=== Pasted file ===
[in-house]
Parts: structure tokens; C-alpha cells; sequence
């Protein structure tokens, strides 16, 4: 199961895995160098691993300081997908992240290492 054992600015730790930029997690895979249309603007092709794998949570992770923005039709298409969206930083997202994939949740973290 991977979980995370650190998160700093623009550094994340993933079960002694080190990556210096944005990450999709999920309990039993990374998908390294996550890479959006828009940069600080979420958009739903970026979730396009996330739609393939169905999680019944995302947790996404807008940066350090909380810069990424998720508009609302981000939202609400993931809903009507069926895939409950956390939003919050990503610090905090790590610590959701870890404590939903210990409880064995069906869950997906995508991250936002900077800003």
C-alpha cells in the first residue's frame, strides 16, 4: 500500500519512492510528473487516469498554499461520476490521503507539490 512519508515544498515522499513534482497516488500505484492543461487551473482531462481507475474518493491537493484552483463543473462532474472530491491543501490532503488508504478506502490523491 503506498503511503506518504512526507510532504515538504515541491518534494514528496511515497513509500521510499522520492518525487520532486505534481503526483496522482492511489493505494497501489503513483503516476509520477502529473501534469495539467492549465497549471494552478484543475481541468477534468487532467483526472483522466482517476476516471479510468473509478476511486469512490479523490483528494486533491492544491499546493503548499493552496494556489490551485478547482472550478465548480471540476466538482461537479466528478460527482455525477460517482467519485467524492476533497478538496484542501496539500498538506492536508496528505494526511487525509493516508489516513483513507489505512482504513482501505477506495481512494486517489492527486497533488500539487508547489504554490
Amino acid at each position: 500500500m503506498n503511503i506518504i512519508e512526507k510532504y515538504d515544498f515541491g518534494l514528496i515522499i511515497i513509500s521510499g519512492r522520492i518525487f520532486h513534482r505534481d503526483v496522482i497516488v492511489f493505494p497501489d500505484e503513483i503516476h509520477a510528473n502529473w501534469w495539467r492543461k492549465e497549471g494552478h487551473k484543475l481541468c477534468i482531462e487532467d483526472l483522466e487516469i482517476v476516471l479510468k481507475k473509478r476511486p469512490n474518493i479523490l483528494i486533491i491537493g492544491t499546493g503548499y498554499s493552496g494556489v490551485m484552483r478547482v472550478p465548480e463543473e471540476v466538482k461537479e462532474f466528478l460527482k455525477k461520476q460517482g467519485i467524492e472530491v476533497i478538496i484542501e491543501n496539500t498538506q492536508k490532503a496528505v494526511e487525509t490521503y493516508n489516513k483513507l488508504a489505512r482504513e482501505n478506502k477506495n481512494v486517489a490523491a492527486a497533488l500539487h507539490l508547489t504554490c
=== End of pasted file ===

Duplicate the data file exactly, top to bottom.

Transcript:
[in-house]
Parts: structure tokens; C-alpha cells; sequence
């Protein structure tokens, strides 16, 4: 199961895995160098691993300081997908992240290492 054992600015730790930029997690895979249309603007092709794998949570992770923005039709298409969206930083997202994939949740973290 991977979980995370650190998160700093623009550094994340993933079960002694080190990556210096944005990450999709999920309990039993990374998908390294996550890479959006828009940069600080979420958009739903970026979730396009996330739609393939169905999680019944995302947790996404807008940066350090909380810069990424998720508009609302981000939202609400993931809903009507069926895939409950956390939003919050990503610090905090790590610590959701870890404590939903210990409880064995069906869950997906995508991250936002900077800003």
C-alpha cells in the first residue's frame, strides 16, 4: 500500500519512492510528473487516469498554499461520476490521503507539490 512519508515544498515522499513534482497516488500505484492543461487551473482531462481507475474518493491537493484552483463543473462532474472530491491543501490532503488508504478506502490523491 503506498503511503506518504512526507510532504515538504515541491518534494514528496511515497513509500521510499522520492518525487520532486505534481503526483496522482492511489493505494497501489503513483503516476509520477502529473501534469495539467492549465497549471494552478484543475481541468477534468487532467483526472483522466482517476476516471479510468473509478476511486469512490479523490483528494486533491492544491499546493503548499493552496494556489490551485478547482472550478465548480471540476466538482461537479466528478460527482455525477460517482467519485467524492476533497478538496484542501496539500498538506492536508496528505494526511487525509493516508489516513483513507489505512482504513482501505477506495481512494486517489492527486497533488500539487508547489504554490
Amino acid at each position: 500500500m503506498n503511503i506518504i512519508e512526507k510532504y515538504d515544498f515541491g518534494l514528496i515522499i511515497i513509500s521510499g519512492r522520492i518525487f520532486h513534482r505534481d503526483v496522482i497516488v492511489f493505494p497501489d500505484e503513483i503516476h509520477a510528473n502529473w501534469w495539467r492543461k492549465e497549471g494552478h487551473k484543475l481541468c477534468i482531462e487532467d483526472l483522466e487516469i482517476v476516471l479510468k481507475k473509478r476511486p469512490n474518493i479523490l483528494i486533491i491537493g492544491t499546493g503548499y498554499s493552496g494556489v490551485m484552483r478547482v472550478p465548480e463543473e471540476v466538482k461537479e462532474f466528478l460527482k455525477k461520476q460517482g467519485i467524492e472530491v476533497i478538496i484542501e491543501n496539500t498538506q492536508k490532503a496528505v494526511e487525509t490521503y493516508n489516513k483513507l488508504a489505512r482504513e482501505n478506502k477506495n481512494v486517489a490523491a492527486a497533488l500539487h507539490l508547489t504554490c